No matter the specific need or challenge facing the in-house legal department or law firm, legal translation is a high-risk and demanding process. It has also become an increasingly important discipline in today’s globalized economy. Fortunately, it is much easier these days for law firms and their clients to avoid costly – and embarrassing – translation errors, as BIG IP Language Solutions’ David Pace explains.
In matters of the law, interpretation and nuance are key. Legal language is not ‘ordinary’ language, and the vocabulary and terminology (or ‘legalese’) used, whether general or specific, can make all the difference when it comes to defining meaning and avoiding ambiguity.
Business is global, but legal systems are not
Little about the law is simple, but international law is increasingly complex and extends into so many different areas and disciplines.
The stranded Evergreen container ship, which blocked passage in Egypt’s Suez Canal in March, provides a recent topical example. For, while most people will have watched with interest the efforts to salvage and move the ship, maritime lawyers and insurers will have viewed it from a completely different perspective.
With 12% of global trade carried through the canal and the blockage estimated to have cost USD 400 million an hour, it was only a matter of time before the legal and insurance claims began after the ship was finally freed. But, the question of who should pay for what will hinge on a variety of contracts, agreements, and treaties, including those of the ship’s owner, Shoei Kisen Kaisha of Japan, Evergreen Marine, the Taiwanese firm that operates the ship, the Suez Canal Authority, and insurers based in Japan and the UK.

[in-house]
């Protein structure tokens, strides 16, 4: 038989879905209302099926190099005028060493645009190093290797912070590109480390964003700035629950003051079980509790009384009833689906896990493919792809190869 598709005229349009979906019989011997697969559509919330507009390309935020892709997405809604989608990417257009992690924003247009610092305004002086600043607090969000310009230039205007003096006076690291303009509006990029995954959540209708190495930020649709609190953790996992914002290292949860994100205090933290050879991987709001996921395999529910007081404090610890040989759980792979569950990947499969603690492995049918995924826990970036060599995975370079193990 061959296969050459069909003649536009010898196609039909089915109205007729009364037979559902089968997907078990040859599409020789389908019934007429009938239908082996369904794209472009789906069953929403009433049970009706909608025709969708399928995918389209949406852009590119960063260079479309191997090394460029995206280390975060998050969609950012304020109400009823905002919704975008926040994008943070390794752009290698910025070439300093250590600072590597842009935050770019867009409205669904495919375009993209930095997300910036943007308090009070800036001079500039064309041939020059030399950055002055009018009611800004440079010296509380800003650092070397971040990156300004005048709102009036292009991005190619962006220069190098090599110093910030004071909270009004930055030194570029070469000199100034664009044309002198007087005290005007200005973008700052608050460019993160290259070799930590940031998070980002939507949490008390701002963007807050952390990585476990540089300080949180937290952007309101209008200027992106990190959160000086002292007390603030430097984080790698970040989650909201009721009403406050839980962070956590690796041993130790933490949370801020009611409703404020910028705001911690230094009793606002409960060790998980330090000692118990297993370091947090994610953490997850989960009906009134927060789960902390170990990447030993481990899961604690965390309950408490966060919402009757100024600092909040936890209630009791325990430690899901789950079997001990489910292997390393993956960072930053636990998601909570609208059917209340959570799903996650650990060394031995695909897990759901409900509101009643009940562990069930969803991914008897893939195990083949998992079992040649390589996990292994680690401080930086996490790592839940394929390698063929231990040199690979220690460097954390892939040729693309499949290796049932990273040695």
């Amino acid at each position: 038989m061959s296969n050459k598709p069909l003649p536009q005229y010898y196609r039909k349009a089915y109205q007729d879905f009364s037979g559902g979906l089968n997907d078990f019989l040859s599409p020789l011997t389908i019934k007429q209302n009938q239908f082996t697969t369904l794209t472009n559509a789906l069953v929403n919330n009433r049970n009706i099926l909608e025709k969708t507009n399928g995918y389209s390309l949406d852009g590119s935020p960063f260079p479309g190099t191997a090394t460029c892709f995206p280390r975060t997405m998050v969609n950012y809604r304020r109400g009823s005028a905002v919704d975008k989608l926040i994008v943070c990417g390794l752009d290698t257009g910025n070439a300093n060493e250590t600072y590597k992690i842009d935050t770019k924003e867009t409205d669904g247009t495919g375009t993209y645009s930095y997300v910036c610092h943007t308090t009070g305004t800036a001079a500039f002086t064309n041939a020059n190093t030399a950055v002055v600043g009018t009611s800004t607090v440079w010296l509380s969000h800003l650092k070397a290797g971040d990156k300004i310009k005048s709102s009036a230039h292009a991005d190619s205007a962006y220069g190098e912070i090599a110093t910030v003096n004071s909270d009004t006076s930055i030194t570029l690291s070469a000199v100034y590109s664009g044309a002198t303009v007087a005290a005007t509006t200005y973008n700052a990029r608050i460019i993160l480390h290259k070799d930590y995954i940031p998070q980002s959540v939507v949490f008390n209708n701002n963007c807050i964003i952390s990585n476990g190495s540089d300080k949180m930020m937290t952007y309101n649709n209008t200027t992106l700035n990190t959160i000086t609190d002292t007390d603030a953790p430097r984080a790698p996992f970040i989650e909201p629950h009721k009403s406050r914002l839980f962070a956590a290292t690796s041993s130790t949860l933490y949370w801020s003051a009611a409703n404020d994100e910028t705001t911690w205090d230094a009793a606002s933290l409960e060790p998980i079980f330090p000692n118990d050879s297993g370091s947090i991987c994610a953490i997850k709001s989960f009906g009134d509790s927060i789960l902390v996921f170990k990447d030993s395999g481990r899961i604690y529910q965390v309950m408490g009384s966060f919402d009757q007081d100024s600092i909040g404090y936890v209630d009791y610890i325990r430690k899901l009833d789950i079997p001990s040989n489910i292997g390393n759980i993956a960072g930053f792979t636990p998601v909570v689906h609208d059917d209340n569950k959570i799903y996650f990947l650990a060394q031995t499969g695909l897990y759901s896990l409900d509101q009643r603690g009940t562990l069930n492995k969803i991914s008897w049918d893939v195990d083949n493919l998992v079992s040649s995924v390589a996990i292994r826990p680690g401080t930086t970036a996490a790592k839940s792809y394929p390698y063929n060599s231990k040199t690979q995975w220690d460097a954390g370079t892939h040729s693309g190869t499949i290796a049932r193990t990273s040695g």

In cases involving multiple parties, one of the biggest challenges for legal teams is simply understanding what exists, whether in contracts or correspondence. Add to that, multiple languages and the need to ensure accurate translations, and it is little wonder that the claims in Evergreen are expected to take years to resolve.
The need to establish liability, manage risk, qualify ownership or ensure compliance is at the core of many legal documents. Achieving those objectives in a single language takes considerable skill; achieving it in multiple languages increases the challenge manifold.